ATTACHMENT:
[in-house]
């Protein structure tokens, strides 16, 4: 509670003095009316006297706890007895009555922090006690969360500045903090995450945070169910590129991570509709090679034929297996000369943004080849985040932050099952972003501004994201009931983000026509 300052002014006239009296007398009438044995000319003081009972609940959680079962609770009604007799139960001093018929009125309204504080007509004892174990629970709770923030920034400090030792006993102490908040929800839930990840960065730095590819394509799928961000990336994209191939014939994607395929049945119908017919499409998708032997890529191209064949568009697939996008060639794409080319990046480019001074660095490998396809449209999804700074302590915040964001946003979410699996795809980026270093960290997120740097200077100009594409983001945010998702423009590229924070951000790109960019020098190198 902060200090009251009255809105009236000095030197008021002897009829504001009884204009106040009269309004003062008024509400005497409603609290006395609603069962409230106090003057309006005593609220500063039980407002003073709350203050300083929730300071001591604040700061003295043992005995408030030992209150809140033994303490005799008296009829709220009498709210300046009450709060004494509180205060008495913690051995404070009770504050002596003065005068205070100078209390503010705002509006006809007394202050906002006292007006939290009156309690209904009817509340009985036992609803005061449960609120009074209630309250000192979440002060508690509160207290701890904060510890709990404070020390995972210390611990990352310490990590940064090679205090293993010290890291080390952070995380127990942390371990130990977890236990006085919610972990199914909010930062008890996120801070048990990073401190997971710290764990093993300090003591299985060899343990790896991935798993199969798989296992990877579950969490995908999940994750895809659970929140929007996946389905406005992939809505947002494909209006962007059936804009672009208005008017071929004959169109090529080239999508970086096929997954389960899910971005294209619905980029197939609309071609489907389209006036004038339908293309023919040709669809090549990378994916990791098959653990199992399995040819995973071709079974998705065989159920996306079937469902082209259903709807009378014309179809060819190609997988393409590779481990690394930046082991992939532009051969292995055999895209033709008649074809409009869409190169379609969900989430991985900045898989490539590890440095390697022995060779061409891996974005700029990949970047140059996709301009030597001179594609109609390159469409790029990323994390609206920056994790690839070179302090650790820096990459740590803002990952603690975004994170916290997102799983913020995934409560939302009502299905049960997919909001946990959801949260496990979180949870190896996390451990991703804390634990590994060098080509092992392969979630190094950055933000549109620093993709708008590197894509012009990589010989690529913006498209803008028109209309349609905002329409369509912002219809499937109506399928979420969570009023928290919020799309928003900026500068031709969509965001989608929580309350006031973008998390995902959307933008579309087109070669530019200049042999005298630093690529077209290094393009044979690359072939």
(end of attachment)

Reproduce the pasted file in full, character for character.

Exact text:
[in-house]
């Protein structure tokens, strides 16, 4: 509670003095009316006297706890007895009555922090006690969360500045903090995450945070169910590129991570509709090679034929297996000369943004080849985040932050099952972003501004994201009931983000026509 300052002014006239009296007398009438044995000319003081009972609940959680079962609770009604007799139960001093018929009125309204504080007509004892174990629970709770923030920034400090030792006993102490908040929800839930990840960065730095590819394509799928961000990336994209191939014939994607395929049945119908017919499409998708032997890529191209064949568009697939996008060639794409080319990046480019001074660095490998396809449209999804700074302590915040964001946003979410699996795809980026270093960290997120740097200077100009594409983001945010998702423009590229924070951000790109960019020098190198 902060200090009251009255809105009236000095030197008021002897009829504001009884204009106040009269309004003062008024509400005497409603609290006395609603069962409230106090003057309006005593609220500063039980407002003073709350203050300083929730300071001591604040700061003295043992005995408030030992209150809140033994303490005799008296009829709220009498709210300046009450709060004494509180205060008495913690051995404070009770504050002596003065005068205070100078209390503010705002509006006809007394202050906002006292007006939290009156309690209904009817509340009985036992609803005061449960609120009074209630309250000192979440002060508690509160207290701890904060510890709990404070020390995972210390611990990352310490990590940064090679205090293993010290890291080390952070995380127990942390371990130990977890236990006085919610972990199914909010930062008890996120801070048990990073401190997971710290764990093993300090003591299985060899343990790896991935798993199969798989296992990877579950969490995908999940994750895809659970929140929007996946389905406005992939809505947002494909209006962007059936804009672009208005008017071929004959169109090529080239999508970086096929997954389960899910971005294209619905980029197939609309071609489907389209006036004038339908293309023919040709669809090549990378994916990791098959653990199992399995040819995973071709079974998705065989159920996306079937469902082209259903709807009378014309179809060819190609997988393409590779481990690394930046082991992939532009051969292995055999895209033709008649074809409009869409190169379609969900989430991985900045898989490539590890440095390697022995060779061409891996974005700029990949970047140059996709301009030597001179594609109609390159469409790029990323994390609206920056994790690839070179302090650790820096990459740590803002990952603690975004994170916290997102799983913020995934409560939302009502299905049960997919909001946990959801949260496990979180949870190896996390451990991703804390634990590994060098080509092992392969979630190094950055933000549109620093993709708008590197894509012009990589010989690529913006498209803008028109209309349609905002329409369509912002219809499937109506399928979420969570009023928290919020799309928003900026500068031709969509965001989608929580309350006031973008998390995902959307933008579309087109070669530019200049042999005298630093690529077209290094393009044979690359072939």